21. Greetings! What little activity I have here on Britmodeller is usually targeted to the naval section of the forum, but after a couple of 1:700 battleships with too many too small parts I figured it is time for something completely different. My first plan was to start recreating my 1:1 Camaro using the Revell kit I recently got for just that purpose, but since the car itself is will be going through some changes soon, I decided to wait some more. Would be silly to go through the process of building a precise model of something that is going to look different soon, methinks. Then I came across this kit that has been sitting in the stash since it was released nearly ten years ago: My father has a 1:1 scale E-body, so I raided his library to find some inspiration for the build. There I found my platonic ideal of a Cuda: 'Ivy Green' metallic colour, black 'Hockey Stick' -stripes, silver/gray Shaker -scoop. Green interior as well. Simple. Pretty similar car I found online: Not sure I like the body colored Elastometric bumper on this one, or the chromed wing mirrors. I don't think I'll be building an exact replica of either car, but they'll serve as a general guideline. On to the kit itself: The body shell. Looks nice in my opinion. E-body is a hard one to get right. Lot nicer than couple of Revell Challengers I've built. Nice detail all around. Two sets of front suspensions for different ride heights. Kit also comes with two sets of bumpers, one set in chrome , and one in white plastic, modeled after the optional elastometric bumpers which had a slightly different shape. Very nice addition to a kit! Two sets of rear leafs as well. Interior detail is nice, I appreciate the separately molded centre console, as well as the higher-trim 'Rally dash' which I think is appropriate for a Hemi car. All E-body kits I've had before had the basic dash with no tachometre, which I think is just weird for high-spec cars. Sadly the steering wheel is the basic one, would've liked to see a higher-end one, they look nicer in my opinion. The stock twin scoop hood is also included along with the Shaker hood, unfortunately there are holes in the scoops, which is just wrong. Real ones were completely non-functional. Chrome bits. Not very impressed, finish is thick and kind of uneven. Bit worried how the tail lights will turn out, going to be a pain to get them painted in a tidy manner. Wish I had photo-etch parts for these or something. Set of custom wheels is also included, like usual. Wish they'd include something more period correct. Tyres included are bland non-branded ones, which I disliked immediately. All-black tyres in a muscle car of this era just look silly to my eye. Found a set of white-letter Goodyears in my stash. Would prefer Firestones myself, but they'll do. Decals are very nice. Hemi -Hockeystick-stripes in four colours, and many small texts and labels, even an owners manual! Started the build with the engine, as is usual. I had a hunch I will be having trouble with the shaker scoop's fitment with the hood at some point, so I decided to start test fitting it as early as possible. So I glued the carbs on with a tad of super glue at this point. Also put the shaker scoop together, assembled it all, and et voila: Yeah, seems about right, it only needs to go down like 8mm or so... Luckily it was easy to adjust by filing these posts under the scoop down. A lot better. Took off the carbs again. Noticed that cylinder heads needed a bit of filling, some of the inside cavity was visible from the corner after the valve cover was put on. Plugged that with some sprue. That's better, wont leak now : ) Also drilled out the spots for the spark plug wires. Got some primer on, naturally the seam between engine halves needed more attention. Some silver for the transmission, mask that off. And then some orange for the engine block. Some black for valve covers and exhaust manifolds. I've seen Hemi's with steel, black and orange manifolds, went for black because that's how I've done them in the past. Main components of the engine glued together, some details painted on. Don't know how much detail I'll be adding, at least spark plug wires and some fuel lines. The huge Shaker scoop will hide most of it anyway. American car models often suffer from the floating alternator syndrome, and this kit is no exception. Added a bit of plastic to work as a bracket. Some normal mold lines on the body, marked those out for sanding. That's a lot of pictures and text for very little actual progress. -Till next time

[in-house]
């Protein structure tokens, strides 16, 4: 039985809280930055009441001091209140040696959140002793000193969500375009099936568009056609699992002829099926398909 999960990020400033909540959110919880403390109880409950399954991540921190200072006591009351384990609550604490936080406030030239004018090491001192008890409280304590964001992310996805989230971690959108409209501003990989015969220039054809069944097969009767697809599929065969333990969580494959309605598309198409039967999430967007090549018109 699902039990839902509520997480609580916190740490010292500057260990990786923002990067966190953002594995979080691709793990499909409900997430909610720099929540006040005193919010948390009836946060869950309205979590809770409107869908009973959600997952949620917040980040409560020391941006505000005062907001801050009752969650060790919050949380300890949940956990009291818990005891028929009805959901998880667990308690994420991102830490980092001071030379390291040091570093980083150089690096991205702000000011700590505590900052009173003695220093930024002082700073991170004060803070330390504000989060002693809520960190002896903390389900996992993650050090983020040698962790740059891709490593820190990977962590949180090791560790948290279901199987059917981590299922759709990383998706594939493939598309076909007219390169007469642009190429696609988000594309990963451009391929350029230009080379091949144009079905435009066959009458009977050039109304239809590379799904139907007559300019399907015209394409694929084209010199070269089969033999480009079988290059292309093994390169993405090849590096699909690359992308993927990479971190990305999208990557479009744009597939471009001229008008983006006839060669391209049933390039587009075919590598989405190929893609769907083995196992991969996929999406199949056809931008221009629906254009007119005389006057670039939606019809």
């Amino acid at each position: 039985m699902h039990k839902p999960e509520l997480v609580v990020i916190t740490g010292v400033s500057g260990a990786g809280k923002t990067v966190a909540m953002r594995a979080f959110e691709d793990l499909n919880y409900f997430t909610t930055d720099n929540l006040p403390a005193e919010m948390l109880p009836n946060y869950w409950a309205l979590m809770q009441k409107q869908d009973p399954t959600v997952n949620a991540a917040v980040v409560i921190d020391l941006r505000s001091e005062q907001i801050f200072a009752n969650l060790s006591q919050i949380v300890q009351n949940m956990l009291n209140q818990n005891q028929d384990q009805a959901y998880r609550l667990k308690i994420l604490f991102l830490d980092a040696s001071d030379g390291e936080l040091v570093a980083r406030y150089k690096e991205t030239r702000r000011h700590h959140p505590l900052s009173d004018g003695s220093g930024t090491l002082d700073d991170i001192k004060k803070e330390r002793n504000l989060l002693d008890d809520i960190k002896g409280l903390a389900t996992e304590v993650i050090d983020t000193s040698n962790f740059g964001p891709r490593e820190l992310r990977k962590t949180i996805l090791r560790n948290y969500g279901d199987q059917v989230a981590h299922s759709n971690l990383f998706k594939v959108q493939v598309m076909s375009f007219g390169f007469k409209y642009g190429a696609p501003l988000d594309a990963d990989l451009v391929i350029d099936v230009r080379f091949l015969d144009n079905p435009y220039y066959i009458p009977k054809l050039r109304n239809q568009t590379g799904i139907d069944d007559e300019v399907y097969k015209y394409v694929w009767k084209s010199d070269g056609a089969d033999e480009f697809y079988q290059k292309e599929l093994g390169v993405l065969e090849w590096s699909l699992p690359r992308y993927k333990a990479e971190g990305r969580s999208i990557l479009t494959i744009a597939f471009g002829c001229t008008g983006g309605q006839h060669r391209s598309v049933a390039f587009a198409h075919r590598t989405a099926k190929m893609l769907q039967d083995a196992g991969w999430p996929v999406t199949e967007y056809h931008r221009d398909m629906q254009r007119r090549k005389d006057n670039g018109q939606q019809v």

22. Sounds like this is your Magnum Opus, and rightfully so. Not only great building and painting on the model it self, but that seascape and figures really bring a sense of action rarely seen on models, especially ships. Great model of a beatiful ship, you should be really proud!
  23. Many thanks for your kind words! Yep, It'll be a while before I start on the Yahagi, I want to build something simpler and faster next. I've been looking at this model for a while, and decided two points I want to improve on my next ship: -Secondary guns. Those just look way too unrefined and blocky. Maybe I need to get aftermarket ones if plastic ones turn out like this. -There's a lot of visible wooden deck, and it looks way too uniform. This can probably be made better in the weathering stages with some oil paints.
  24. Greetings! WIP of this build can be found in the appropriate forum, if someone's interested. Finally finished this piece by Trumpeter. It's my second battleship in this small scale, so very much still a learning experience. The kit was reasonable, I guess. Cheap, and OK detail, some moulding errors though. Some PE was included, but no railings, so I used some generic ones by Lionroar. Torpedo net booms were also replaced with scratch-built ones. Overall, not as nice kit as the Fujimi's Nagato which I did last time, but manageable. The building process was a bit rocky. Still have trouble figuring out in which order to build and paint things. Overall this build took around six months, although I only have access to my modeling workshop during weekends. I used Tamiya acrylics for painting and clearing. Weathering is Tamiya liners and oil paints. Rigging is Uschi's stuff. I should mention I didn't really look at any references all that much, so historical errors are certainly present. Overall, I'm just happy that she's finally finished. I had some trouble staying motivated with this build, and I think I'll need to take a short break from ship models to maintain my sanity. I'll probably make a short return to my comfort zone of american car models for now, but don't worry, recently bought Hasegawa's 1:350 Yahagi is already waiting in the stash as well. Any comments, criticism or tips are very much welcome! Oh and yes, proper base is in the works. I had Trumpeter display case planned for this, but the bugger is so tall with that mast it won't fit.
  25. Thanks David! Railings are done as complete sections, if that's what you meant. Not cut into small bits. I used Lionroars generic IJN railing. By the way, SHE'S FINISHED! Pictures will be coming to the 'ready for inspection' -forum shortly. Many thanks to everyone who followed this build!